Thomas Alva Early was the first of seven recorded children of George Peter Early and Mattie J. Nolen Early, born in Water Valley, Yalobusha County, Mississippi on August 28, 1881. He attended public school in Mississippi and then graduated from the University of Georgia. After, he returned to Mississippi to act as Superintendent of schools for Yalobusha County. There, he was contacted by Seaman A. Knapp, a prominent agronomist and innovator of farm demonstration work. Early caught Knapp’s attention for his work promoting agricultural clubs in the Yalobusha school district, and following Knapp’s death in 1911, helped organize and raise funds for the Knapp School for Country Life and Peabody College in 1913-1914. During this time, he joined the University of Georgia Agricultural Extension Department, establishing extension programs throughout Mississippi, Arkansas, and Tennessee. Through this work, he connected with many wealthy and affluent individuals throughout the Lower and Lower Middle Appalachian region, who later helped him in his contest for the position of President of the newly formed Tennessee Polytechnic Institute (Tech), in early 1916.
Tennessee Polytechnic Institute, a new technical school in Cookeville, Tenn., began its peculiar and extremely tenuous existence from its conception on the state Senate floor in early 1915. In 1914, Cookeville politicians and spokespersons, spurred by the passage of the 1909 General Education Bill establishing three state normal schools, or schools for teaching teachers, began advocating for a fourth state normal school in Cookeville. Cookeville advocates encountered fierce resistance from the administrative heads of the previously established normal schools, who felt that their exclusive privileges as state colleges would be diluted by a fourth teaching college. Advocates for the new school proposed establishing a technical and agricultural school instead, given the rural nature of the region. While this did not particularly calm the misgivings of those incensed against its founding, it convinced legislators of its benefit; on March 27, 1915, Governor Thomas C. Rye passed the legislation establishing the Tennessee Polytechnic Institute, using the now defunct Dixie College as its campus. Even though the bill passed the legislature, school administration from the other state normal schools were dead set on the repeal of its establishing legislation. And so, with the formative decisions regarding the fledgling Tech being closely watched by those seeking its downfall, a President needed to be hired to guide the institute’s first steps.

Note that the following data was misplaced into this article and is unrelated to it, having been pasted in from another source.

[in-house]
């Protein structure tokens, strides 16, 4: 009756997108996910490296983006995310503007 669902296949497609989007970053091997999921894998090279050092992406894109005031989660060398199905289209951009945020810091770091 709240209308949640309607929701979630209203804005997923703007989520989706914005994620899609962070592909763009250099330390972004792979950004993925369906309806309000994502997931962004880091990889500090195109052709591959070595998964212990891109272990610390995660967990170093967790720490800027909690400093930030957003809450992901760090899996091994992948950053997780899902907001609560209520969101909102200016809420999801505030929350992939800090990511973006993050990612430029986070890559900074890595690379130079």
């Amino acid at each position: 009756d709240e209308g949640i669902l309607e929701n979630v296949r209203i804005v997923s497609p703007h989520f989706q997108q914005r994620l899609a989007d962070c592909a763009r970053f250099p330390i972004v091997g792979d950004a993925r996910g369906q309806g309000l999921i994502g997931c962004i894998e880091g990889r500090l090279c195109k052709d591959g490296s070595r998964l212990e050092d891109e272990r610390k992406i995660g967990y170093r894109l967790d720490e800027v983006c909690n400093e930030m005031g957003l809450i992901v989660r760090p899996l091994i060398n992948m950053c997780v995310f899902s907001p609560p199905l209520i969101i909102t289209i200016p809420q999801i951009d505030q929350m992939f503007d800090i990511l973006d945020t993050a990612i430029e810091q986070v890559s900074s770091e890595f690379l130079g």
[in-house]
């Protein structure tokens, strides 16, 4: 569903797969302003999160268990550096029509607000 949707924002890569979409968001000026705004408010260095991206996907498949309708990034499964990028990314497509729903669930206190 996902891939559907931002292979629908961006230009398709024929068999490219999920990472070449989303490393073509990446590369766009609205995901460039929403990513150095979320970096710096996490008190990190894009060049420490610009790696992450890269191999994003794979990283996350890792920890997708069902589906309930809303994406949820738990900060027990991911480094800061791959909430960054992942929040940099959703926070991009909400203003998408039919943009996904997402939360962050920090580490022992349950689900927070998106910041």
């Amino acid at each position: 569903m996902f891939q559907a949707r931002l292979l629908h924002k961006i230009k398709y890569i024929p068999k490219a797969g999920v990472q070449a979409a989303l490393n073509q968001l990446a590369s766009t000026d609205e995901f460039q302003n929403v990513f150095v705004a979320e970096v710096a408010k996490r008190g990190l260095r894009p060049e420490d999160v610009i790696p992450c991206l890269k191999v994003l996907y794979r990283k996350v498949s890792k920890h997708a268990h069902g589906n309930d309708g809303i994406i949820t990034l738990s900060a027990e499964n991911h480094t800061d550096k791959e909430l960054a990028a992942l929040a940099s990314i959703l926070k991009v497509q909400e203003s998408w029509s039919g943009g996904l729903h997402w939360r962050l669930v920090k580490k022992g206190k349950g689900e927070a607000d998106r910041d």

Having heard through word of mouth that the newly established technical institute was looking for someone to helm the position of President, Early sent word to Putnam County Superintendent J. M. Hatfield on Feb. 21, 1916 of his accomplishments and desire for the position. Early’s influential Nashville friends convinced members of the Board of Education that he was the best person for the job, and by late March, he was the first President of Tennessee Tech. Within the month, the new President put together a list of professors to staff the school. This alone placed his stamp on the school forever, molding each department as he saw fit by whom he placed at its head. This action, however, according to Tech Historian Austin Wheeler Smith, eventually led to internal conflicts that resulted in Early’s later removal from the position in 1920. Smith purported that Early’s educational background in vocational and industrial work placed him at odds with the liberal arts and master’s degreed professors that he appointed as the various departments’ heads, particularly the man he appointed as Dean of English, Charles Denson Daniels.
Image description: Early’s correspondence regarding his self-appointment as President of Tennessee Polytechnic Institute.
Although his time in office was short, Early was an integral player in Tech’s formative years. He was crucial to the survival of the institution, especially in the case of raising funds, as Tech had financial troubles for many years after its founding. Early was intimately involved in the campus culture and the lives of the students. They frequently corresponded with him regarding assistance or updating him on their life. For instance, in one case he sought accommodations for a student to stay in Cookeville so that she may attend Tech. His two most meaningful achievements came during the end of World War I. Early wanted to use Tech to assist the war effort. On September 30, 1918, Early received permission from the Department of War to establish a War Training School with a detachment of the Student’s Army Training Corp.
Image description: Letter from Thomas Alva Early to Mrs. Dora Allen, detailing his plans to discuss with the citizens of Cookeville about the furnishing of accommodations for Mrs. Allen’s daughter, Gladys.